This study investigates whether impaired young adults with attention-deficit/hyperactivity disorder symptoms always have a childhood-onset disorder in a population-based longitudinal study.
This study investigates childhood risk factors and functioning in young adults with persistent, remitted, and late-onset ADHD.
This cohort and co-relative study aims to clarify the degree to which the excess mortality associated with alcohol use disorders arises from (1) the predispositions of the person who develops AUD (and which would likely be shared by close relatives) and (2) a direct result of AUD itself.
This review article summarizes what is known about the effects of cannabis use on human behavior, including cognition, motivation, and psychosis.
This Finnish national birth cohort study assesses the association of childhood bullying and/or exposure to bullying with subsequent psychiatric outcomes and diagnoses made during adolescence or adulthood.
This cross-sectional study demonstrates that psychiatric comorbidities are common among individuals with Tourette syndrome and that most comorbidities begin early in life.
A number of studies have found that the use of cannabis and other psychoactive substances is associated with an earlier onset of psychotic illness.
To establish the extent to which use of cannabis, alcohol, and other psychoactive substances affects the age at onset of psychosis by meta-analysis.
Peer-reviewed publications in English reporting age at onset of psychotic illness in substance-using and non–substance-using groups were located using searches of CINAHL, EMBASE, MEDLINE, PsycINFO, and ISI Web of Science.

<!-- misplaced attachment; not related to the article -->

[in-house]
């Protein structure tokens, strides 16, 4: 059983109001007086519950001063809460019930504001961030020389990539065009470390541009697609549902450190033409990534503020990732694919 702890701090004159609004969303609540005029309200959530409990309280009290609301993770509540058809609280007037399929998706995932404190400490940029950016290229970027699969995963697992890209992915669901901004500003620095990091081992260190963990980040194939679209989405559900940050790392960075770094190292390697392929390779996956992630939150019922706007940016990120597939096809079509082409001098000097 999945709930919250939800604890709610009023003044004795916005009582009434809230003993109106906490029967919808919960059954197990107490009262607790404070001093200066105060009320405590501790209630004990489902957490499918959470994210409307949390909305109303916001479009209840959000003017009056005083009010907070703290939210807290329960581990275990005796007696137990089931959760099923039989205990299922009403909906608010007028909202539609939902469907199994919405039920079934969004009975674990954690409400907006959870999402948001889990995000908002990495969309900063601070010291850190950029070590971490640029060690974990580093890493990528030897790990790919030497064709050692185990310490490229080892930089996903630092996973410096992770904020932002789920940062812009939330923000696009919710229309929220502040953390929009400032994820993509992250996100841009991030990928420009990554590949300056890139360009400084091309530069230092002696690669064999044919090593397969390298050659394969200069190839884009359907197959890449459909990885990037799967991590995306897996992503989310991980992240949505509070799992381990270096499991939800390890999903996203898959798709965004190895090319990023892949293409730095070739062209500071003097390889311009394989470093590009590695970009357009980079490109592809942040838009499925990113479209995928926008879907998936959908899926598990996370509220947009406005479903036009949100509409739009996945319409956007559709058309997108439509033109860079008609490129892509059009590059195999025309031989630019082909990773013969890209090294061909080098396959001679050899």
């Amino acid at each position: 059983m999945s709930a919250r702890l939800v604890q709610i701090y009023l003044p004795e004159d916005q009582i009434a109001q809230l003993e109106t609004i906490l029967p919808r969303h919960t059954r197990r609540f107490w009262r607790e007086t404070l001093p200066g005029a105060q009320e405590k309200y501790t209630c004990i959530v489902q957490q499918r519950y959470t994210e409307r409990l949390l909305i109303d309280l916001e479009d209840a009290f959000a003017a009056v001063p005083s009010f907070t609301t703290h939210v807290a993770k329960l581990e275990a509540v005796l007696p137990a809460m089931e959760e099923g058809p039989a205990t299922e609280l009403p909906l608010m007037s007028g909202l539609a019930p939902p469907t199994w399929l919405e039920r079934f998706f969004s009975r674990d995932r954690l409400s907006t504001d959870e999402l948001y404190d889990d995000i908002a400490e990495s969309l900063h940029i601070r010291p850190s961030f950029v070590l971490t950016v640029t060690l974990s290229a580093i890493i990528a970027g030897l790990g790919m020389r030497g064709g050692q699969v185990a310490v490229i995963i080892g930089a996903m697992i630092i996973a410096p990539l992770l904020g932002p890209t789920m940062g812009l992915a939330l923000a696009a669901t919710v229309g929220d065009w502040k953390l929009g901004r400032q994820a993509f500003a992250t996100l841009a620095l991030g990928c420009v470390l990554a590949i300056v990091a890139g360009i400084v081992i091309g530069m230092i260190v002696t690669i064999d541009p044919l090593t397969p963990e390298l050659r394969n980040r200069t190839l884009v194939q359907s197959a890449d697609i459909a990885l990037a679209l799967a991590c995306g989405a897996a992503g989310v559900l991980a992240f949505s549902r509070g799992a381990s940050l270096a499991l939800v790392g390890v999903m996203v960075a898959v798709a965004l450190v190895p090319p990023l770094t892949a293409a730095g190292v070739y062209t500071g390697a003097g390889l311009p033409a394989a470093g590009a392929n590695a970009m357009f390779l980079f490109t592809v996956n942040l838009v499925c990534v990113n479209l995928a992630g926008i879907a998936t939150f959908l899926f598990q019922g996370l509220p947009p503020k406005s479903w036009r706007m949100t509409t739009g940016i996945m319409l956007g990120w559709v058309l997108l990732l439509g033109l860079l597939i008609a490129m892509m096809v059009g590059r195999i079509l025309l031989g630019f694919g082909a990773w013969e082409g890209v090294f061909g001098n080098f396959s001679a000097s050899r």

Studies in English comparing the age at onset of psychosis in cohorts of patients who use substances with age at onset of psychosis in non–substance-using patients. The searches yielded 443 articles, from which 83 studies met the inclusion criteria.
Information on study design, study population, and effect size were extracted independently by 2 of us.
Meta-analysis found that the age at onset of psychosis for cannabis users was 2.70 years younger (standardized mean difference = −0.414) than for nonusers; for those with broadly defined substance use, the age at onset of psychosis was 2.00 years younger (standardized mean difference = −0.315) than for nonusers. Alcohol use was not associated with a significantly earlier age at onset of psychosis. Differences in the proportion of cannabis users in the substance-using group made a significant contribution to the heterogeneity in the effect sizes between studies, confirming an association between cannabis use and earlier mean age at onset of psychotic illness.
The results of meta-analysis provide evidence for a relationship between cannabis use and earlier onset of psychotic illness, and they support the hypothesis that cannabis use plays a causal role in the development of psychosis in some patients. The results suggest the need for renewed warnings about the potentially harmful effects of cannabis.